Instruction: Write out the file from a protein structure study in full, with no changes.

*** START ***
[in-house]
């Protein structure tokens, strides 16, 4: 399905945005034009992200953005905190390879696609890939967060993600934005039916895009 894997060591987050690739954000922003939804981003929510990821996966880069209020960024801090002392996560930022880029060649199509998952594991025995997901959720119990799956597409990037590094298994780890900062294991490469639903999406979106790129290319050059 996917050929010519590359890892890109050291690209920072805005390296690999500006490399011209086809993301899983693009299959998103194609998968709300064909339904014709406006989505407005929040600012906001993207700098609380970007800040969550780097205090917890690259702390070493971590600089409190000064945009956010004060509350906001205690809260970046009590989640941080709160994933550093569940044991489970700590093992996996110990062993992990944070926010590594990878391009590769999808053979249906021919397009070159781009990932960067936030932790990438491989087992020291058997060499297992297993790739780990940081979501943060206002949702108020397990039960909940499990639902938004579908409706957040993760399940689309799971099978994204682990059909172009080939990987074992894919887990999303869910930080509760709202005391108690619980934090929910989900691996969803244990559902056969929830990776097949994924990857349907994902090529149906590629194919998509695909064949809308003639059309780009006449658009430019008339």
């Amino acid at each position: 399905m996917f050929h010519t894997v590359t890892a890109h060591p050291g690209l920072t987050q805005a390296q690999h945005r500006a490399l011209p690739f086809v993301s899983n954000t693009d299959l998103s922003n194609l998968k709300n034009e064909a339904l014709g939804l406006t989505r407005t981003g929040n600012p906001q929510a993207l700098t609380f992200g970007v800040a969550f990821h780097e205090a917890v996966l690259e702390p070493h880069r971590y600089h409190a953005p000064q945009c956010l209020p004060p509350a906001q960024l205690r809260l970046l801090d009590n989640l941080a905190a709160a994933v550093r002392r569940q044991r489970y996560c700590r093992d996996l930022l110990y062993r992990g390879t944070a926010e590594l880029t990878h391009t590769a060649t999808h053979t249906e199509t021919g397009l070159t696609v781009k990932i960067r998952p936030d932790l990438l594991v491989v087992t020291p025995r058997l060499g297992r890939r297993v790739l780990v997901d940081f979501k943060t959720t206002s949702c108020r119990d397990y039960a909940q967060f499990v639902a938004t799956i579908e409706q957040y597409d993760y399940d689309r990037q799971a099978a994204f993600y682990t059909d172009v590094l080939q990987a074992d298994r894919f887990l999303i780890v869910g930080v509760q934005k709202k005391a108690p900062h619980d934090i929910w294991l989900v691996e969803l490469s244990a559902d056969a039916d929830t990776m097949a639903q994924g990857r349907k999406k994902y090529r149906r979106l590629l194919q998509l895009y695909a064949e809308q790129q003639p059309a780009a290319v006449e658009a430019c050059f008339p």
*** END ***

[in-house]
């Protein structure tokens, strides 16, 4: 399905945005034009992200953005905190390879696609890939967060993600934005039916895009 894997060591987050690739954000922003939804981003929510990821996966880069209020960024801090002392996560930022880029060649199509998952594991025995997901959720119990799956597409990037590094298994780890900062294991490469639903999406979106790129290319050059 996917050929010519590359890892890109050291690209920072805005390296690999500006490399011209086809993301899983693009299959998103194609998968709300064909339904014709406006989505407005929040600012906001993207700098609380970007800040969550780097205090917890690259702390070493971590600089409190000064945009956010004060509350906001205690809260970046009590989640941080709160994933550093569940044991489970700590093992996996110990062993992990944070926010590594990878391009590769999808053979249906021919397009070159781009990932960067936030932790990438491989087992020291058997060499297992297993790739780990940081979501943060206002949702108020397990039960909940499990639902938004579908409706957040993760399940689309799971099978994204682990059909172009080939990987074992894919887990999303869910930080509760709202005391108690619980934090929910989900691996969803244990559902056969929830990776097949994924990857349907994902090529149906590629194919998509695909064949809308003639059309780009006449658009430019008339």
């Amino acid at each position: 399905m996917f050929h010519t894997v590359t890892a890109h060591p050291g690209l920072t987050q805005a390296q690999h945005r500006a490399l011209p690739f086809v993301s899983n954000t693009d299959l998103s922003n194609l998968k709300n034009e064909a339904l014709g939804l406006t989505r407005t981003g929040n600012p906001q929510a993207l700098t609380f992200g970007v800040a969550f990821h780097e205090a917890v996966l690259e702390p070493h880069r971590y600089h409190a953005p000064q945009c956010l209020p004060p509350a906001q960024l205690r809260l970046l801090d009590n989640l941080a905190a709160a994933v550093r002392r569940q044991r489970y996560c700590r093992d996996l930022l110990y062993r992990g390879t944070a926010e590594l880029t990878h391009t590769a060649t999808h053979t249906e199509t021919g397009l070159t696609v781009k990932i960067r998952p936030d932790l990438l594991v491989v087992t020291p025995r058997l060499g297992r890939r297993v790739l780990v997901d940081f979501k943060t959720t206002s949702c108020r119990d397990y039960a909940q967060f499990v639902a938004t799956i579908e409706q957040y597409d993760y399940d689309r990037q799971a099978a994204f993600y682990t059909d172009v590094l080939q990987a074992d298994r894919f887990l999303i780890v869910g930080v509760q934005k709202k005391a108690p900062h619980d934090i929910w294991l989900v691996e969803l490469s244990a559902d056969a039916d929830t990776m097949a639903q994924g990857r349907k999406k994902y090529r149906r979106l590629l194919q998509l895009y695909a064949e809308q790129q003639p059309a780009a290319v006449e658009a430019c050059f008339p």